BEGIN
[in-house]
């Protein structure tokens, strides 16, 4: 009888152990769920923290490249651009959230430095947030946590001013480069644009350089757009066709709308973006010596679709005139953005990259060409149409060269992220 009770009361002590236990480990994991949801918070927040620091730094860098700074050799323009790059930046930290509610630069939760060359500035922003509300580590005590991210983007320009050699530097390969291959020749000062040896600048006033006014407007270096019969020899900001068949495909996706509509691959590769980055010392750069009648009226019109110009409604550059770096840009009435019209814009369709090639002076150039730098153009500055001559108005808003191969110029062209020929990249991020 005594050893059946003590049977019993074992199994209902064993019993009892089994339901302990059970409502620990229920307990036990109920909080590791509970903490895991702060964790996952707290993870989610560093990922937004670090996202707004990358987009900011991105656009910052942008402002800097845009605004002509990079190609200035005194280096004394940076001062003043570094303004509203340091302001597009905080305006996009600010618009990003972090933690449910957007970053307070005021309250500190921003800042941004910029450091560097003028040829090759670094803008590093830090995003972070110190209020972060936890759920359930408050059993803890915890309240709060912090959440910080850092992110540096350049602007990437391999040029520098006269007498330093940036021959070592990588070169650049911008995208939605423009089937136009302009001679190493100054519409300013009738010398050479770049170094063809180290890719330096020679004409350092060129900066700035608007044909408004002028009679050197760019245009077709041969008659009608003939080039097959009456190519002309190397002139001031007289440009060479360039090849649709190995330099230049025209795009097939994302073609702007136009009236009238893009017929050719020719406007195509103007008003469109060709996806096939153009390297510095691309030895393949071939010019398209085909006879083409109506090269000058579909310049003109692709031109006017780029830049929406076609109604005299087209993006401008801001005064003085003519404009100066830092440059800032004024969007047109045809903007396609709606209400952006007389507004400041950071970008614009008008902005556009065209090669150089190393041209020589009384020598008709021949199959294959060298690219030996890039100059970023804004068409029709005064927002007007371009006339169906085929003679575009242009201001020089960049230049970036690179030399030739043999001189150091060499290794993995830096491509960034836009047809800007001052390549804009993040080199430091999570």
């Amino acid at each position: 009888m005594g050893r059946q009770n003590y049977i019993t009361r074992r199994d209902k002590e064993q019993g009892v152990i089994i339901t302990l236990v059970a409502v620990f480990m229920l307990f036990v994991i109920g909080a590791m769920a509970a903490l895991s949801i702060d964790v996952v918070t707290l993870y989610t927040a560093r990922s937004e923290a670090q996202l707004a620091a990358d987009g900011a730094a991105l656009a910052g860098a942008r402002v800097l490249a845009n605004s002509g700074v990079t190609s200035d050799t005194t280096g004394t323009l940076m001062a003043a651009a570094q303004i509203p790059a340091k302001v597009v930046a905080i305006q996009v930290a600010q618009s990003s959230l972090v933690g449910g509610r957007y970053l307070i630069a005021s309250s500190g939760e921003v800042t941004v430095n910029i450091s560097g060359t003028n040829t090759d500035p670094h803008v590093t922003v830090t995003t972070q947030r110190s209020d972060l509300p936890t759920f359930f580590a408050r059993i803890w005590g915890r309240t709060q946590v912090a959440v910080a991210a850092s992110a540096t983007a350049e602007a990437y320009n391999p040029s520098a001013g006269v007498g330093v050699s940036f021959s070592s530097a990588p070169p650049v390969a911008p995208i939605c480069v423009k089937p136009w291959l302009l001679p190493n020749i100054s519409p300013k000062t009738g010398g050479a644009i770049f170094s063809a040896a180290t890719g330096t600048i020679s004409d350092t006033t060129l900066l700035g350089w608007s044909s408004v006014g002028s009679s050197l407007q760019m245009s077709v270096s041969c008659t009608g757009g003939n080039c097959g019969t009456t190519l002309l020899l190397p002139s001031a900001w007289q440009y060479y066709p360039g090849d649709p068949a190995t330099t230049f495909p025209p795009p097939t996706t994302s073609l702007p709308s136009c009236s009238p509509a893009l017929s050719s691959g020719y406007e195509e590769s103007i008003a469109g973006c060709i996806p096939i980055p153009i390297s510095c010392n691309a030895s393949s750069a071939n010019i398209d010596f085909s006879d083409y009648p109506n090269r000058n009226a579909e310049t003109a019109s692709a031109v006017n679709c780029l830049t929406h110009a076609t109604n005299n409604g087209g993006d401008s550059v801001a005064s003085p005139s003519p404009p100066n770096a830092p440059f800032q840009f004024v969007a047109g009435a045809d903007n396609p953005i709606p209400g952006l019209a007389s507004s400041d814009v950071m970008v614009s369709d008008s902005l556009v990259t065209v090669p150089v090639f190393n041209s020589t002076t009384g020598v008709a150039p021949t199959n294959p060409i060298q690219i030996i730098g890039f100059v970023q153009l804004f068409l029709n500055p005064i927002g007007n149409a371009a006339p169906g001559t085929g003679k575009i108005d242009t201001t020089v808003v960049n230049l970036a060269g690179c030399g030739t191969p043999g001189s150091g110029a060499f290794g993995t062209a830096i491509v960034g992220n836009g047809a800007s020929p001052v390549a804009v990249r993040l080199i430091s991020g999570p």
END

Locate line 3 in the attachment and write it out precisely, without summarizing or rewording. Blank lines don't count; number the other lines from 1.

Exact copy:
């Amino acid at each position: 009888m005594g050893r059946q009770n003590y049977i019993t009361r074992r199994d209902k002590e064993q019993g009892v152990i089994i339901t302990l236990v059970a409502v620990f480990m229920l307990f036990v994991i109920g909080a590791m769920a509970a903490l895991s949801i702060d964790v996952v918070t707290l993870y989610t927040a560093r990922s937004e923290a670090q996202l707004a620091a990358d987009g900011a730094a991105l656009a910052g860098a942008r402002v800097l490249a845009n605004s002509g700074v990079t190609s200035d050799t005194t280096g004394t323009l940076m001062a003043a651009a570094q303004i509203p790059a340091k302001v597009v930046a905080i305006q996009v930290a600010q618009s990003s959230l972090v933690g449910g509610r957007y970053l307070i630069a005021s309250s500190g939760e921003v800042t941004v430095n910029i450091s560097g060359t003028n040829t090759d500035p670094h803008v590093t922003v830090t995003t972070q947030r110190s209020d972060l509300p936890t759920f359930f580590a408050r059993i803890w005590g915890r309240t709060q946590v912090a959440v910080a991210a850092s992110a540096t983007a350049e602007a990437y320009n391999p040029s520098a001013g006269v007498g330093v050699s940036f021959s070592s530097a990588p070169p650049v390969a911008p995208i939605c480069v423009k089937p136009w291959l302009l001679p190493n020749i100054s519409p300013k000062t009738g010398g050479a644009i770049f170094s063809a040896a180290t890719g330096t600048i020679s004409d350092t006033t060129l900066l700035g350089w608007s044909s408004v006014g002028s009679s050197l407007q760019m245009s077709v270096s041969c008659t009608g757009g003939n080039c097959g019969t009456t190519l002309l020899l190397p002139s001031a900001w007289q440009y060479y066709p360039g090849d649709p068949a190995t330099t230049f495909p025209p795009p097939t996706t994302s073609l702007p709308s136009c009236s009238p509509a893009l017929s050719s691959g020719y406007e195509e590769s103007i008003a469109g973006c060709i996806p096939i980055p153009i390297s510095c010392n691309a030895s393949s750069a071939n010019i398209d010596f085909s006879d083409y009648p109506n090269r000058n009226a579909e310049t003109a019109s692709a031109v006017n679709c780029l830049t929406h110009a076609t109604n005299n409604g087209g993006d401008s550059v801001a005064s003085p005139s003519p404009p100066n770096a830092p440059f800032q840009f004024v969007a047109g009435a045809d903007n396609p953005i709606p209400g952006l019209a007389s507004s400041d814009v950071m970008v614009s369709d008008s902005l556009v990259t065209v090669p150089v090639f190393n041209s020589t002076t009384g020598v008709a150039p021949t199959n294959p060409i060298q690219i030996i730098g890039f100059v970023q153009l804004f068409l029709n500055p005064i927002g007007n149409a371009a006339p169906g001559t085929g003679k575009i108005d242009t201001t020089v808003v960049n230049l970036a060269g690179c030399g030739t191969p043999g001189s150091g110029a060499f290794g993995t062209a830096i491509v960034g992220n836009g047809a800007s020929p001052v390549a804009v990249r993040l080199i430091s991020g999570p």